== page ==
SPFHS community celebrates 2018 “Festival of Lights”

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Julia Sassoon

Beginning on Sunday night, Dec. 2, Jewish families all over the world came together to celebrate the eight days of the Festival of Lights. For those who do not know, Hanukkah is a Jewish holiday which celebrates the Maccabee’s defeat of the larger Syrian army. The term “Festival of Lights” refers to a miracle that occurred in Jerusalem, where just a day’s supply of oil allowed the menorah in a temple to remain lit for eight days.
 
People everywhere have their own holiday traditions and ways of celebrating Hanukkah, from latkes and dreidel spinning, to presents and lighting the menorah. A few Scotch Plains-Fanwood High School students shared their Hanukkah traditions and experiences with the Fanscotian this year.
 
Junior Abbie Friedman enjoys a traditional Hanukkah with her family every year. On the first night, she enjoys a delicious latke dinner. Then, as most families do, her family lights an additional candle on the menorah every night after dinner. At the end of the eight days, her family goes to her grandma’s house for a huge family party.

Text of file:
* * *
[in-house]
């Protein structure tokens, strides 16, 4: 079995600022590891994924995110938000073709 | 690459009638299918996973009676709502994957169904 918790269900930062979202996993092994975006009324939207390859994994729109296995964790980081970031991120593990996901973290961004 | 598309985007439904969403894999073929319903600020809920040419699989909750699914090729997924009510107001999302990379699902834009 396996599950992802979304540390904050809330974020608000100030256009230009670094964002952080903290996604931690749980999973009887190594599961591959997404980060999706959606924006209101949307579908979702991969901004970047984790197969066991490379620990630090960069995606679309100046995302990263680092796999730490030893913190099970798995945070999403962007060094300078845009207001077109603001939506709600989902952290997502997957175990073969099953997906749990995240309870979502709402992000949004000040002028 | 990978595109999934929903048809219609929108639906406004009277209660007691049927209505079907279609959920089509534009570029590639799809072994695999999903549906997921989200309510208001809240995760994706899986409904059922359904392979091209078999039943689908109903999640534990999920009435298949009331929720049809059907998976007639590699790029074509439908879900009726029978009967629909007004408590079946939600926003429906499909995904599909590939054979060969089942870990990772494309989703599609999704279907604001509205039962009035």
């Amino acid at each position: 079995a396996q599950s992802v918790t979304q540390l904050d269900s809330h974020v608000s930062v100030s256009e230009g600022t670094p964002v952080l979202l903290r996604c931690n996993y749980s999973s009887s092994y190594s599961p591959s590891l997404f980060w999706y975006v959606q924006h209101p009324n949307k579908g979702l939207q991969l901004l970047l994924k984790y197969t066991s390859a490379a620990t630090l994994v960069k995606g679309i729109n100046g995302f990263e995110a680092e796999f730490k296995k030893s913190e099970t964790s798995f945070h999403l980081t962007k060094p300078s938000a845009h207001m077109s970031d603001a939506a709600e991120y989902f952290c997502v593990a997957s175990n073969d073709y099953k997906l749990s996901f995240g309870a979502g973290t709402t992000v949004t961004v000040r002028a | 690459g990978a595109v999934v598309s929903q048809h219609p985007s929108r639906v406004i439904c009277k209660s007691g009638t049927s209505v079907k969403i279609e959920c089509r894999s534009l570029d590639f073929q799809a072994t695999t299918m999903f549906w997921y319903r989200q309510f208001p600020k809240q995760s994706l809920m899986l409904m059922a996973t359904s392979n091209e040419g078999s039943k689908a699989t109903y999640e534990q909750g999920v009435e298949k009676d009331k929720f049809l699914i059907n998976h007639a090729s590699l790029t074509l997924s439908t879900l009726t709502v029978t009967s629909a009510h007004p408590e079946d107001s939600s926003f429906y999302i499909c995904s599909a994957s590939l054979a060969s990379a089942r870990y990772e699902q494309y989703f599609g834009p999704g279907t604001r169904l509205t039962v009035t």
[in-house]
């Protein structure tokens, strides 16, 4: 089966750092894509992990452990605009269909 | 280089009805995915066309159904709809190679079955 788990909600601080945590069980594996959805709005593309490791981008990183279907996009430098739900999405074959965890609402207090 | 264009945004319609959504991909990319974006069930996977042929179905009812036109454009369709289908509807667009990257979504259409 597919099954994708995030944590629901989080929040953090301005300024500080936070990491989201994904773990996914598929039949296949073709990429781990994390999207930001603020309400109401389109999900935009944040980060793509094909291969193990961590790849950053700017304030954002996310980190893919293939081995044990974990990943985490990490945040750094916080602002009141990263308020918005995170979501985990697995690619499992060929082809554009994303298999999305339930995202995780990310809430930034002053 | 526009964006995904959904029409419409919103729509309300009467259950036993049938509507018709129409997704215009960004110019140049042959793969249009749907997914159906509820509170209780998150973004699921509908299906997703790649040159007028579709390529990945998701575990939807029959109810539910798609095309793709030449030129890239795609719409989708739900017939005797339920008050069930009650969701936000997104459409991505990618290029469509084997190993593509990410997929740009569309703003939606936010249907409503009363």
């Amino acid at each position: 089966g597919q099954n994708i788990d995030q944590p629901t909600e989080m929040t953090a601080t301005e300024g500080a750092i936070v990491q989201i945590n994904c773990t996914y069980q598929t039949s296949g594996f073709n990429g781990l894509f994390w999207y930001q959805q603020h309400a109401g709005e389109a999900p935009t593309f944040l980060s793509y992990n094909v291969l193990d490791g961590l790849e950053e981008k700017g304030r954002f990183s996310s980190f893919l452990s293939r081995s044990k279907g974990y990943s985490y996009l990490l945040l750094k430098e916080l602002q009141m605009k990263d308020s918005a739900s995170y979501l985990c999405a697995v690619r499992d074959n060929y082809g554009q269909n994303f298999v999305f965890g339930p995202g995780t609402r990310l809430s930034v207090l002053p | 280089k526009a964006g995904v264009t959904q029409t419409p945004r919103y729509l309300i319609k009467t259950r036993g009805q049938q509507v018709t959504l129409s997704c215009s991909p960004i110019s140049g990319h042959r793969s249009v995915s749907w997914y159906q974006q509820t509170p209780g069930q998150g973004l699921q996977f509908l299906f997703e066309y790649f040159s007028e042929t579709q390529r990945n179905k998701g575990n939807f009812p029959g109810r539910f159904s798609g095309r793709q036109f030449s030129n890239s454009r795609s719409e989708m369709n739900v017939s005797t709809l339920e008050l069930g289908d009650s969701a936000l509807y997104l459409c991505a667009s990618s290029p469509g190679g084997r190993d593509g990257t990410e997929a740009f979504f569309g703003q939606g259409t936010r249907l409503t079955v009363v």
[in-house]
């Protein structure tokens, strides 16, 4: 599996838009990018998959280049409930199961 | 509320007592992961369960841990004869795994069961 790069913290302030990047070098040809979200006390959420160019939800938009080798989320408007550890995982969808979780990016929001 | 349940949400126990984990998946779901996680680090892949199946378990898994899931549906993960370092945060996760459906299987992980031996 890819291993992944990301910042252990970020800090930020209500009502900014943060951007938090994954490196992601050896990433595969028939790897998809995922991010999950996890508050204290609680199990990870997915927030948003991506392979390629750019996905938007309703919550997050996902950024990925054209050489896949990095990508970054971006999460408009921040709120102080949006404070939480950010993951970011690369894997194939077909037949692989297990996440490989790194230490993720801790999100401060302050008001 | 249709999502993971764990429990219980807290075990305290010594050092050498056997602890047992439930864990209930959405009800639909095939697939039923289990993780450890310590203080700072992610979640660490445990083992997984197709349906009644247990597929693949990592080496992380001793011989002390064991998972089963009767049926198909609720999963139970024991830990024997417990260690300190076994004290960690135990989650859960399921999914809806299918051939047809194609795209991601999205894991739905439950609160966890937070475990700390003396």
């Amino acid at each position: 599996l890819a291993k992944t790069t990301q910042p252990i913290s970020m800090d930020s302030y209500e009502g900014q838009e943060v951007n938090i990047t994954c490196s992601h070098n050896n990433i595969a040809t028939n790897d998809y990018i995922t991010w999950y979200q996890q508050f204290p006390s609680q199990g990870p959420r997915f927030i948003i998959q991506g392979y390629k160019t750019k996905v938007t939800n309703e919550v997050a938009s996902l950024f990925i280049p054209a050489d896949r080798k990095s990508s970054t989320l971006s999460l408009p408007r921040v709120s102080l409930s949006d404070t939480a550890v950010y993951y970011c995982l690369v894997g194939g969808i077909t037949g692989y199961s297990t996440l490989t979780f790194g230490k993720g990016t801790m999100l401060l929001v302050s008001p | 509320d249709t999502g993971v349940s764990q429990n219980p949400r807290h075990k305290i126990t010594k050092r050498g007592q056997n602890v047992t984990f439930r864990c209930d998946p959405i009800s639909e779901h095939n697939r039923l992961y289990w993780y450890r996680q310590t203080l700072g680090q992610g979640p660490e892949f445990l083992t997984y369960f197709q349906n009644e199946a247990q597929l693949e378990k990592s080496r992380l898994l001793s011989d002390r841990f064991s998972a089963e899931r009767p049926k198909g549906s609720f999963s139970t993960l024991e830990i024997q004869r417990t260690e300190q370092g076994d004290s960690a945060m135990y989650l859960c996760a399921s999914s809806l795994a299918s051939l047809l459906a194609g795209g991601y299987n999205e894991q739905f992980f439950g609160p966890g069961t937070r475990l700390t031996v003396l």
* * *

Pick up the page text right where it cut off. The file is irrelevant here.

“To me, Hanukkah means spending time with my family and getting to celebrate something important to my religion,” Friedman said.
 
Another SPF student, senior Emily Smulewitz, does not have any specific family traditions, but has fond memories of Hanukkah and is enjoying celebrating it. Her grandparents joined her family for some dreidel-playing and latke-eating this year.
 
“My favorite part about Hanukkah is watching the candles from when they are first lit to when they burn out,” Smulewitz said. “The lights look so pretty!”
 
Junior Tara Wolman shares in a similar experience, lighting candles every night with her family and enjoying tasty dinners throughout the eight days. Not only this, but she received many exciting gifts this year, including the most notable ones: a pair of Lululemon leggings and Ugg slippers.
 
Senior Alex Fischmann celebrates the holiday with her family by lighting their favorite dog-themed menorah. Many families have their own special menorahs, whether they are fun themed ones, menorahs they made as children in Hebrew School or ornate ones that have been passed down through generations. Fischmann’s personal favorite part of Hanukkah is the food, especially latkes.
 
“My family lights the candles each night and gives presents,” she said. “Sometimes, we will go to a candle lighting at our synagogue.”
 
Hanukkah is a wonderful time for Jewish families and communities to come together and celebrate. Hanukkah is not “Jewish Christmas.” It is its own holiday with its own history and a variety of traditions. The specifics of how people celebrate Hanukkah may differ from family to family, but they all have in common a joyful eight days of celebration.